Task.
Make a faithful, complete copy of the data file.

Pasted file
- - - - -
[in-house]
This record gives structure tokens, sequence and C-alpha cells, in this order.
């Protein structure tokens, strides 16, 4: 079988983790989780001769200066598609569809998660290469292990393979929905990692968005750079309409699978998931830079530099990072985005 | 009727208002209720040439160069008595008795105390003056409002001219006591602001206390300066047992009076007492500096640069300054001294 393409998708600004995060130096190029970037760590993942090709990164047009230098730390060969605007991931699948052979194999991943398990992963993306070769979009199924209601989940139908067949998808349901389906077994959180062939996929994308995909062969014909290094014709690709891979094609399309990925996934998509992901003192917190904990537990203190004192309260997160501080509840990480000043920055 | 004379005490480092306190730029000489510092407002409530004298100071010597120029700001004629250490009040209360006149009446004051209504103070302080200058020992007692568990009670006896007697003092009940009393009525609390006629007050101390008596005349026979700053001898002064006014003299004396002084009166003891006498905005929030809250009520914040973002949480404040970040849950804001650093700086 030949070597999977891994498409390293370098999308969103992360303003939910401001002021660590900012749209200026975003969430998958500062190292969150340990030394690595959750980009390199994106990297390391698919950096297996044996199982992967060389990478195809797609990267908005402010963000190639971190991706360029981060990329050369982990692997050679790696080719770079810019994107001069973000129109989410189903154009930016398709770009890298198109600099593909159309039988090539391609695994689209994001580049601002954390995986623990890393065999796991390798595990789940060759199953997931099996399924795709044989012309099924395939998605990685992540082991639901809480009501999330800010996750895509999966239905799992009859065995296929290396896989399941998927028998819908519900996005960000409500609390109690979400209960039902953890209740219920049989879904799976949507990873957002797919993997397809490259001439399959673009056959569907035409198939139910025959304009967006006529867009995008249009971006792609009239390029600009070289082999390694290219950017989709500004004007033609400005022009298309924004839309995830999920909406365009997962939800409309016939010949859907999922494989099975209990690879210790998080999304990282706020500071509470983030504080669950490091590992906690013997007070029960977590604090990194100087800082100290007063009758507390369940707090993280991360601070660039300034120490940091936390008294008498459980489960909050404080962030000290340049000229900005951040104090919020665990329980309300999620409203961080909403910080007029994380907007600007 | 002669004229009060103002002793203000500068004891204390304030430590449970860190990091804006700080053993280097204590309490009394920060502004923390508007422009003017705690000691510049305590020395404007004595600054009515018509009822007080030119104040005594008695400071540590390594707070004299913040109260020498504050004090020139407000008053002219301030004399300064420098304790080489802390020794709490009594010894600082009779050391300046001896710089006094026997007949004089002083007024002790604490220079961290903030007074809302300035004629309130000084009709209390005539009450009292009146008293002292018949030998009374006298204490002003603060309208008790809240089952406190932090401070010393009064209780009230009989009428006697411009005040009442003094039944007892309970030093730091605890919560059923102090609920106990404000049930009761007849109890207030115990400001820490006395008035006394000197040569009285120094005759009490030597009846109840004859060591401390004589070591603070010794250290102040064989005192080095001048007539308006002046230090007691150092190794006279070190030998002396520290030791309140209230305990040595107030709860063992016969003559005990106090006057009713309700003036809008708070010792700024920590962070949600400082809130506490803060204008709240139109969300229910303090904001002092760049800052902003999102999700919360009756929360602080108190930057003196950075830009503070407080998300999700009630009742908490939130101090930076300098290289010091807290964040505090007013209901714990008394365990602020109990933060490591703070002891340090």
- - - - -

[in-house]
This record gives structure tokens, sequence and C-alpha cells, in this order.
């Protein structure tokens, strides 16, 4: 079988983790989780001769200066598609569809998660290469292990393979929905990692968005750079309409699978998931830079530099990072985005 | 009727208002209720040439160069008595008795105390003056409002001219006591602001206390300066047992009076007492500096640069300054001294 393409998708600004995060130096190029970037760590993942090709990164047009230098730390060969605007991931699948052979194999991943398990992963993306070769979009199924209601989940139908067949998808349901389906077994959180062939996929994308995909062969014909290094014709690709891979094609399309990925996934998509992901003192917190904990537990203190004192309260997160501080509840990480000043920055 | 004379005490480092306190730029000489510092407002409530004298100071010597120029700001004629250490009040209360006149009446004051209504103070302080200058020992007692568990009670006896007697003092009940009393009525609390006629007050101390008596005349026979700053001898002064006014003299004396002084009166003891006498905005929030809250009520914040973002949480404040970040849950804001650093700086 030949070597999977891994498409390293370098999308969103992360303003939910401001002021660590900012749209200026975003969430998958500062190292969150340990030394690595959750980009390199994106990297390391698919950096297996044996199982992967060389990478195809797609990267908005402010963000190639971190991706360029981060990329050369982990692997050679790696080719770079810019994107001069973000129109989410189903154009930016398709770009890298198109600099593909159309039988090539391609695994689209994001580049601002954390995986623990890393065999796991390798595990789940060759199953997931099996399924795709044989012309099924395939998605990685992540082991639901809480009501999330800010996750895509999966239905799992009859065995296929290396896989399941998927028998819908519900996005960000409500609390109690979400209960039902953890209740219920049989879904799976949507990873957002797919993997397809490259001439399959673009056959569907035409198939139910025959304009967006006529867009995008249009971006792609009239390029600009070289082999390694290219950017989709500004004007033609400005022009298309924004839309995830999920909406365009997962939800409309016939010949859907999922494989099975209990690879210790998080999304990282706020500071509470983030504080669950490091590992906690013997007070029960977590604090990194100087800082100290007063009758507390369940707090993280991360601070660039300034120490940091936390008294008498459980489960909050404080962030000290340049000229900005951040104090919020665990329980309300999620409203961080909403910080007029994380907007600007 | 002669004229009060103002002793203000500068004891204390304030430590449970860190990091804006700080053993280097204590309490009394920060502004923390508007422009003017705690000691510049305590020395404007004595600054009515018509009822007080030119104040005594008695400071540590390594707070004299913040109260020498504050004090020139407000008053002219301030004399300064420098304790080489802390020794709490009594010894600082009779050391300046001896710089006094026997007949004089002083007024002790604490220079961290903030007074809302300035004629309130000084009709209390005539009450009292009146008293002292018949030998009374006298204490002003603060309208008790809240089952406190932090401070010393009064209780009230009989009428006697411009005040009442003094039944007892309970030093730091605890919560059923102090609920106990404000049930009761007849109890207030115990400001820490006395008035006394000197040569009285120094005759009490030597009846109840004859060591401390004589070591603070010794250290102040064989005192080095001048007539308006002046230090007691150092190794006279070190030998002396520290030791309140209230305990040595107030709860063992016969003559005990106090006057009713309700003036809008708070010792700024920590962070949600400082809130506490803060204008709240139109969300229910303090904001002092760049800052902003999102999700919360009756929360602080108190930057003196950075830009503070407080998300999700009630009742908490939130101090930076300098290289010091807290964040505090007013209901714990008394365990602020109990933060490591703070002891340090």